Practicing The Radicals
Practice makes for getting better, or something like that, so you’re going to spend a little time drilling these radicals. The better you know them, the easier your life will be later on. In the long run? You’ll end up learning kanji a lot, lot faster.
Now, there’s a pretty good chance you actually remember a lot of the radicals from the last couple of pages, but just to make sure, here’s what you’re going to do.
- Download the list for Anki.
- Move the files over to your Anki folder (tutorial here)
- You’ll need to set up your tags (tutorial here) the first time you go through it. In “Hide Cards With Any Of These Tags” select everything except tags 01 and 02. If you’re not a member, you won’t need to do this since this deck only contains 1-2 stroke radicals anyways.
- Go through all the 1-2 stroke radicals via your Anki decks. If you have trouble with a radical, think back to the story associated with it and try to go from there. For now, you never want to straight up memorize anything if you don’t have to. Eventually, via Anki, you’ll come to the point where you know the radicals by heart. Until then, though, use the mnemonics to your advantage!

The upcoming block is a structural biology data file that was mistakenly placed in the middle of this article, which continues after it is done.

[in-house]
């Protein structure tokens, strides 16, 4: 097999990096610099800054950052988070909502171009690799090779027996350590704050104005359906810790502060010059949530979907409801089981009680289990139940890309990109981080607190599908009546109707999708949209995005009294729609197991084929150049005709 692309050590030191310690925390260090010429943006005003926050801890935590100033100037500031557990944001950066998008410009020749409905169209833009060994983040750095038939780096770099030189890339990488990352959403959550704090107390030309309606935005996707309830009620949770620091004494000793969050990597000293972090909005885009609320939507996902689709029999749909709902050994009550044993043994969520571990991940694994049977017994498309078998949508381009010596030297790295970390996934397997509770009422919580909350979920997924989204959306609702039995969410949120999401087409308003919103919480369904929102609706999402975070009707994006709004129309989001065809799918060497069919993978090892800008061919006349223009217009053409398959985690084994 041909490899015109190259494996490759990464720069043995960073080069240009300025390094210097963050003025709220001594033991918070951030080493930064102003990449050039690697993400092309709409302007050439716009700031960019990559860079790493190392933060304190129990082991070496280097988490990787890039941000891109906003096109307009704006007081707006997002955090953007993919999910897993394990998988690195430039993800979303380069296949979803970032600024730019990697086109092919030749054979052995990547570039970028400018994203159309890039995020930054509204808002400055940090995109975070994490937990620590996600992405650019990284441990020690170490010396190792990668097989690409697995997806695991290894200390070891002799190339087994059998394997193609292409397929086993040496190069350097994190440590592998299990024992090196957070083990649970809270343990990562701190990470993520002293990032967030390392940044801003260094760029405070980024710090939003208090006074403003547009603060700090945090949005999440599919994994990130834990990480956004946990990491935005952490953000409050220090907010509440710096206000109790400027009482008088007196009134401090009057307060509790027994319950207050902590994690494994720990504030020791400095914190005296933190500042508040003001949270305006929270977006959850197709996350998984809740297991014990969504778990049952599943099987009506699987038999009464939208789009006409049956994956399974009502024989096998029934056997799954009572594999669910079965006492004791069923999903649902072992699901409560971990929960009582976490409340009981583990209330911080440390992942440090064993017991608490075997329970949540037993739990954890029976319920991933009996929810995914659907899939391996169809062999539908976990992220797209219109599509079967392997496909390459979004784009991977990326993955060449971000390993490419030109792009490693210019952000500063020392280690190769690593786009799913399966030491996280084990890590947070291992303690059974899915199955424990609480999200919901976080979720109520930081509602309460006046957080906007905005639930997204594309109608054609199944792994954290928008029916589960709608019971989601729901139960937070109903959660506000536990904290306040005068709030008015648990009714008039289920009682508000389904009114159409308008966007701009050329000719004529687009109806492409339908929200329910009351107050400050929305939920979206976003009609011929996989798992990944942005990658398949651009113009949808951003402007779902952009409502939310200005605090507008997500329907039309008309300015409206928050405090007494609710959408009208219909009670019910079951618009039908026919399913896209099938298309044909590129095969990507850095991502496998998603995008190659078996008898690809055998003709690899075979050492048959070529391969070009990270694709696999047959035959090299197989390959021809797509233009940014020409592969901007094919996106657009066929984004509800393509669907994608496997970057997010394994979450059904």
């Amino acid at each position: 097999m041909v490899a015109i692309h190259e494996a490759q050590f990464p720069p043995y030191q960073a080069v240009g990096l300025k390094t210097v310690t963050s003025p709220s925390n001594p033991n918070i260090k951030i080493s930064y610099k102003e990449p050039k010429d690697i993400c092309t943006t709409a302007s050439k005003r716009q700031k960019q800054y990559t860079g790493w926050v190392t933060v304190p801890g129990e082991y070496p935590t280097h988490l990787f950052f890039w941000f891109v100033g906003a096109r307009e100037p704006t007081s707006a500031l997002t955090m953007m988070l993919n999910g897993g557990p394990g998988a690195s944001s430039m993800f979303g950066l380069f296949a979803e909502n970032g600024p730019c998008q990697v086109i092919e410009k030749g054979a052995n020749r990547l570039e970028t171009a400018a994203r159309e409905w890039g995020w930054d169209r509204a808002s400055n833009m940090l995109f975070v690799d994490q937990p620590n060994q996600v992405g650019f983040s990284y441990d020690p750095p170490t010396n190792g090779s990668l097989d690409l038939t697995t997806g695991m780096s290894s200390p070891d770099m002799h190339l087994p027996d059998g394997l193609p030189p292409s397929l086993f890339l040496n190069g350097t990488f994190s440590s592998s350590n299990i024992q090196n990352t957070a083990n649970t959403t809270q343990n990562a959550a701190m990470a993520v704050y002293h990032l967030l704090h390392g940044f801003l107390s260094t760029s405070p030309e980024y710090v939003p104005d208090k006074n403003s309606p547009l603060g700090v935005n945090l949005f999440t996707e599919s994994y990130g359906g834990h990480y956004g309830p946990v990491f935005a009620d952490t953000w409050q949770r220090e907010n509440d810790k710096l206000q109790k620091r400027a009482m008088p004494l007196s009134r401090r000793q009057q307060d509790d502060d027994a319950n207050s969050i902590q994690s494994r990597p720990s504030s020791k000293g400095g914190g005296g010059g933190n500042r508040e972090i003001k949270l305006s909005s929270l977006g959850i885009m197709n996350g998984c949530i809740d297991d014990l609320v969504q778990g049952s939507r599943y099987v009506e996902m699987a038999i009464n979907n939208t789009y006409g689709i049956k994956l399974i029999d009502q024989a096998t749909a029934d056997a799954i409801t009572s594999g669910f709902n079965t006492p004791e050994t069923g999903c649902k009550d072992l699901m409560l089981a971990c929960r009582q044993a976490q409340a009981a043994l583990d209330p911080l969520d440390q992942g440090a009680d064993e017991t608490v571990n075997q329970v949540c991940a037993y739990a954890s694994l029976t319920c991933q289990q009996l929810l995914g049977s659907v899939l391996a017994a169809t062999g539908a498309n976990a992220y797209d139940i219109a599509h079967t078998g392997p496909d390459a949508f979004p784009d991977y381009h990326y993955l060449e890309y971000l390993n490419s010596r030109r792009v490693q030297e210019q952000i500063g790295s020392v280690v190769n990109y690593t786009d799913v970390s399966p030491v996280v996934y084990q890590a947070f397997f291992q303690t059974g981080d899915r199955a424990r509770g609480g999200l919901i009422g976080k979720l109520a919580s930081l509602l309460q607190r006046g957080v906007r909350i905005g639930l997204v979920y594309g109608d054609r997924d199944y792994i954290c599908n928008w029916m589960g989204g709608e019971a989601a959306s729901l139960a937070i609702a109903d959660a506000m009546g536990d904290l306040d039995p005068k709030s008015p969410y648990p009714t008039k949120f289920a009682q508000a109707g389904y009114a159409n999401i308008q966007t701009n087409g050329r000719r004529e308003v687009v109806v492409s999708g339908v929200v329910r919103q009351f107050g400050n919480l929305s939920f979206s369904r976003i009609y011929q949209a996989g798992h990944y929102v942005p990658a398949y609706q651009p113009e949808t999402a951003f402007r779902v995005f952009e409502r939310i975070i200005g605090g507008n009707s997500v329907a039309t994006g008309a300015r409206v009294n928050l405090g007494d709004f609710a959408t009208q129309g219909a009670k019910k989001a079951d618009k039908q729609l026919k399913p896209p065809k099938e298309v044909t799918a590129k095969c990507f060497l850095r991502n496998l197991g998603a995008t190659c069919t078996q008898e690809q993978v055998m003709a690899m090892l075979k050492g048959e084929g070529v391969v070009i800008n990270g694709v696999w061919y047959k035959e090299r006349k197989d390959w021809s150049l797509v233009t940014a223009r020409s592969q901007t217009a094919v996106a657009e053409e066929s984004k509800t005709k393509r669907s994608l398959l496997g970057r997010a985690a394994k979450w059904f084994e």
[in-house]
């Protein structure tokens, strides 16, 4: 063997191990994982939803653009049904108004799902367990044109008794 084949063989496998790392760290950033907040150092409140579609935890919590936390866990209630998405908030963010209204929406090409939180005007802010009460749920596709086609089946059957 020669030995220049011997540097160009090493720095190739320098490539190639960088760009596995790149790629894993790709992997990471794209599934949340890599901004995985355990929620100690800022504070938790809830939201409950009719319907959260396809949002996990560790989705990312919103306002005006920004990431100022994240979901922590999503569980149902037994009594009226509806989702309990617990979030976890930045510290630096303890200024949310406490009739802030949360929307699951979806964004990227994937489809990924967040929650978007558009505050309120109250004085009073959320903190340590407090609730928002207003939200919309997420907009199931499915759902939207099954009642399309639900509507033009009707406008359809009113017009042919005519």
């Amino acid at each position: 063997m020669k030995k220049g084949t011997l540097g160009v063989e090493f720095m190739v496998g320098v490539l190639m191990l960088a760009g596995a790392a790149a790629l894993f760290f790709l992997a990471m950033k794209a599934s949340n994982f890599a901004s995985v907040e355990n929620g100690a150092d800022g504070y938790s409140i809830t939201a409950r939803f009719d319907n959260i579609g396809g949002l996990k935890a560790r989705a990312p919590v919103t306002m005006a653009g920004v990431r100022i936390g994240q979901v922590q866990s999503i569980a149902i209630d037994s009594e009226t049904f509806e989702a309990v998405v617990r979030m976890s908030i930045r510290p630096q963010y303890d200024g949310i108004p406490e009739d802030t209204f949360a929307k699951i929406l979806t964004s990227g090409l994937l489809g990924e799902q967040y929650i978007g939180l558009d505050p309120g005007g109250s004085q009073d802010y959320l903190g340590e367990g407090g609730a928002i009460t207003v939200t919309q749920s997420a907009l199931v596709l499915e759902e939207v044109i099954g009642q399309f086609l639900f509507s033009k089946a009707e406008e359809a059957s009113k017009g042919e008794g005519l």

When You Learn Kanji…
Now that you’ve learned all the 1 and 2 stroke radicals, it’s time to take a look at some kanji that utilize these 1 and 2 stroke radicals. Although the upcoming 1 and 2 stroke kanji won’t use all these radicals, you’ll see what you’ve just learned now and put it to use. Of course, since we’re learning 1 and 2 stroke kanji, you can expect that pretty much all the kanji will be the same as the radicals above. This is true, so enjoy it while you can (because the more complicated the kanji, the more radicals you’ll have to know and use). Don’t worry, though, everything builds on everything else, so as long as you know everything else, you’ll be able to learn everything. Did that make sense?
Anyways, it’s time to learn some kanji and get an idea how this kanji thing works.